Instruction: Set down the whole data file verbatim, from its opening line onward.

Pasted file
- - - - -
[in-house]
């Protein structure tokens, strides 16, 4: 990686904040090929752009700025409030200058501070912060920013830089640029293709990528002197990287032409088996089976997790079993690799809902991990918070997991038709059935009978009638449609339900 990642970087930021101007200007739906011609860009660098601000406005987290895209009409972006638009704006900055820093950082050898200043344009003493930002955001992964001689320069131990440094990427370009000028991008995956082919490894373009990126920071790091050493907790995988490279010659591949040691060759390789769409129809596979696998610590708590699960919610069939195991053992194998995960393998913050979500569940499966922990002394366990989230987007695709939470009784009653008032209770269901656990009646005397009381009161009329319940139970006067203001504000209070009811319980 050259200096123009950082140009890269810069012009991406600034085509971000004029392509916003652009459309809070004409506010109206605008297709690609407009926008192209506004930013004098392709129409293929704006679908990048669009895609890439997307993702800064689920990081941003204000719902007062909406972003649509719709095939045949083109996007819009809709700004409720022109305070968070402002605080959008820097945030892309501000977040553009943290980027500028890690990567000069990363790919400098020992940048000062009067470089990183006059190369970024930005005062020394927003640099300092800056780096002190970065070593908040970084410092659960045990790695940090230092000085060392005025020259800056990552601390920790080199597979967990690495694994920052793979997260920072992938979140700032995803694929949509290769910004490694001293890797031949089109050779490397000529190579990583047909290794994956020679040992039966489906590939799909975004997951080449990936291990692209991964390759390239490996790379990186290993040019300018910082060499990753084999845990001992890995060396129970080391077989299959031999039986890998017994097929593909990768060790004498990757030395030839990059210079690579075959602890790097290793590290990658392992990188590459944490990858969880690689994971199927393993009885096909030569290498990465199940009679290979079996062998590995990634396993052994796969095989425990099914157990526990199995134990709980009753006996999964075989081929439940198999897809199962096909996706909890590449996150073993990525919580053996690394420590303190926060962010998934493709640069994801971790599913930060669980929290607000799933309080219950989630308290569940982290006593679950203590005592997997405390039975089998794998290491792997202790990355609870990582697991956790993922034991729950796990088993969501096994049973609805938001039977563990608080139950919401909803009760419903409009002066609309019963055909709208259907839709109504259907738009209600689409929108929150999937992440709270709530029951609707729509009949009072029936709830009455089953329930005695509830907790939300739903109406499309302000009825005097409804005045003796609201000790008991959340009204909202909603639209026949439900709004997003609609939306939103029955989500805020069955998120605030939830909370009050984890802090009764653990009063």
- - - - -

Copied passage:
[in-house]
């Protein structure tokens, strides 16, 4: 990686904040090929752009700025409030200058501070912060920013830089640029293709990528002197990287032409088996089976997790079993690799809902991990918070997991038709059935009978009638449609339900 990642970087930021101007200007739906011609860009660098601000406005987290895209009409972006638009704006900055820093950082050898200043344009003493930002955001992964001689320069131990440094990427370009000028991008995956082919490894373009990126920071790091050493907790995988490279010659591949040691060759390789769409129809596979696998610590708590699960919610069939195991053992194998995960393998913050979500569940499966922990002394366990989230987007695709939470009784009653008032209770269901656990009646005397009381009161009329319940139970006067203001504000209070009811319980 050259200096123009950082140009890269810069012009991406600034085509971000004029392509916003652009459309809070004409506010109206605008297709690609407009926008192209506004930013004098392709129409293929704006679908990048669009895609890439997307993702800064689920990081941003204000719902007062909406972003649509719709095939045949083109996007819009809709700004409720022109305070968070402002605080959008820097945030892309501000977040553009943290980027500028890690990567000069990363790919400098020992940048000062009067470089990183006059190369970024930005005062020394927003640099300092800056780096002190970065070593908040970084410092659960045990790695940090230092000085060392005025020259800056990552601390920790080199597979967990690495694994920052793979997260920072992938979140700032995803694929949509290769910004490694001293890797031949089109050779490397000529190579990583047909290794994956020679040992039966489906590939799909975004997951080449990936291990692209991964390759390239490996790379990186290993040019300018910082060499990753084999845990001992890995060396129970080391077989299959031999039986890998017994097929593909990768060790004498990757030395030839990059210079690579075959602890790097290793590290990658392992990188590459944490990858969880690689994971199927393993009885096909030569290498990465199940009679290979079996062998590995990634396993052994796969095989425990099914157990526990199995134990709980009753006996999964075989081929439940198999897809199962096909996706909890590449996150073993990525919580053996690394420590303190926060962010998934493709640069994801971790599913930060669980929290607000799933309080219950989630308290569940982290006593679950203590005592997997405390039975089998794998290491792997202790990355609870990582697991956790993922034991729950796990088993969501096994049973609805938001039977563990608080139950919401909803009760419903409009002066609309019963055909709208259907839709109504259907738009209600689409929108929150999937992440709270709530029951609707729509009949009072029936709830009455089953329930005695509830907790939300739903109406499309302000009825005097409804005045003796609201000790008991959340009204909202909603639209026949439900709004997003609609939306939103029955989500805020069955998120605030939830909370009050984890802090009764653990009063």